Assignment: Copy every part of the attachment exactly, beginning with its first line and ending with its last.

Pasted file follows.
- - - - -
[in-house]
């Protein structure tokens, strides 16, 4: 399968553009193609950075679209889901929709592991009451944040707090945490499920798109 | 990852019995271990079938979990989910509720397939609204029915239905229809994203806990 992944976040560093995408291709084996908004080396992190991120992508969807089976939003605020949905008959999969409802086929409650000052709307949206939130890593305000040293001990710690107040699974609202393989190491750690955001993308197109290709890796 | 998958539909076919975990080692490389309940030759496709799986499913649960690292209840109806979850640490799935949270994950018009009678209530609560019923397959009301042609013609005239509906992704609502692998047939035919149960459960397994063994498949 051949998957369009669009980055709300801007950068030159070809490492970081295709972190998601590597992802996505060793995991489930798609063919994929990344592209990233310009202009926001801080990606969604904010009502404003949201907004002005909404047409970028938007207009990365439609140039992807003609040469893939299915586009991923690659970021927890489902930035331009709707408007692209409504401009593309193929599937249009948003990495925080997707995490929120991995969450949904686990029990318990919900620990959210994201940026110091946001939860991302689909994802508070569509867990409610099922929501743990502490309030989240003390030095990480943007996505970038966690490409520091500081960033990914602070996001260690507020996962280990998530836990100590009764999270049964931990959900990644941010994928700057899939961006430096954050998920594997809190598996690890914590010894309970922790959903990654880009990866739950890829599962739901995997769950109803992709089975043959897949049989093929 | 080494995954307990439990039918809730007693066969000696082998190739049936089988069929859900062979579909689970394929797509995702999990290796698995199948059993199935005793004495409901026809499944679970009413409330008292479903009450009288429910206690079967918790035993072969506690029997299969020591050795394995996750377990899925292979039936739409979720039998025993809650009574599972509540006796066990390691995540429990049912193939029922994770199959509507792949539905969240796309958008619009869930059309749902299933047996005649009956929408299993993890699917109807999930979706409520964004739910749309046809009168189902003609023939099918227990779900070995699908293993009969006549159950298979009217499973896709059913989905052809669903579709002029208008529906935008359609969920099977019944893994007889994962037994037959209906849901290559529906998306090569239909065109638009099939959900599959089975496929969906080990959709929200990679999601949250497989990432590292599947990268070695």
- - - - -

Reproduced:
[in-house]
């Protein structure tokens, strides 16, 4: 399968553009193609950075679209889901929709592991009451944040707090945490499920798109 | 990852019995271990079938979990989910509720397939609204029915239905229809994203806990 992944976040560093995408291709084996908004080396992190991120992508969807089976939003605020949905008959999969409802086929409650000052709307949206939130890593305000040293001990710690107040699974609202393989190491750690955001993308197109290709890796 | 998958539909076919975990080692490389309940030759496709799986499913649960690292209840109806979850640490799935949270994950018009009678209530609560019923397959009301042609013609005239509906992704609502692998047939035919149960459960397994063994498949 051949998957369009669009980055709300801007950068030159070809490492970081295709972190998601590597992802996505060793995991489930798609063919994929990344592209990233310009202009926001801080990606969604904010009502404003949201907004002005909404047409970028938007207009990365439609140039992807003609040469893939299915586009991923690659970021927890489902930035331009709707408007692209409504401009593309193929599937249009948003990495925080997707995490929120991995969450949904686990029990318990919900620990959210994201940026110091946001939860991302689909994802508070569509867990409610099922929501743990502490309030989240003390030095990480943007996505970038966690490409520091500081960033990914602070996001260690507020996962280990998530836990100590009764999270049964931990959900990644941010994928700057899939961006430096954050998920594997809190598996690890914590010894309970922790959903990654880009990866739950890829599962739901995997769950109803992709089975043959897949049989093929 | 080494995954307990439990039918809730007693066969000696082998190739049936089988069929859900062979579909689970394929797509995702999990290796698995199948059993199935005793004495409901026809499944679970009413409330008292479903009450009288429910206690079967918790035993072969506690029997299969020591050795394995996750377990899925292979039936739409979720039998025993809650009574599972509540006796066990390691995540429990049912193939029922994770199959509507792949539905969240796309958008619009869930059309749902299933047996005649009956929408299993993890699917109807999930979706409520964004739910749309046809009168189902003609023939099918227990779900070995699908293993009969006549159950298979009217499973896709059913989905052809669903579709002029208008529906935008359609969920099977019944893994007889994962037994037959209906849901290559529906998306090569239909065109638009099939959900599959089975496929969906080990959709929200990679999601949250497989990432590292599947990268070695």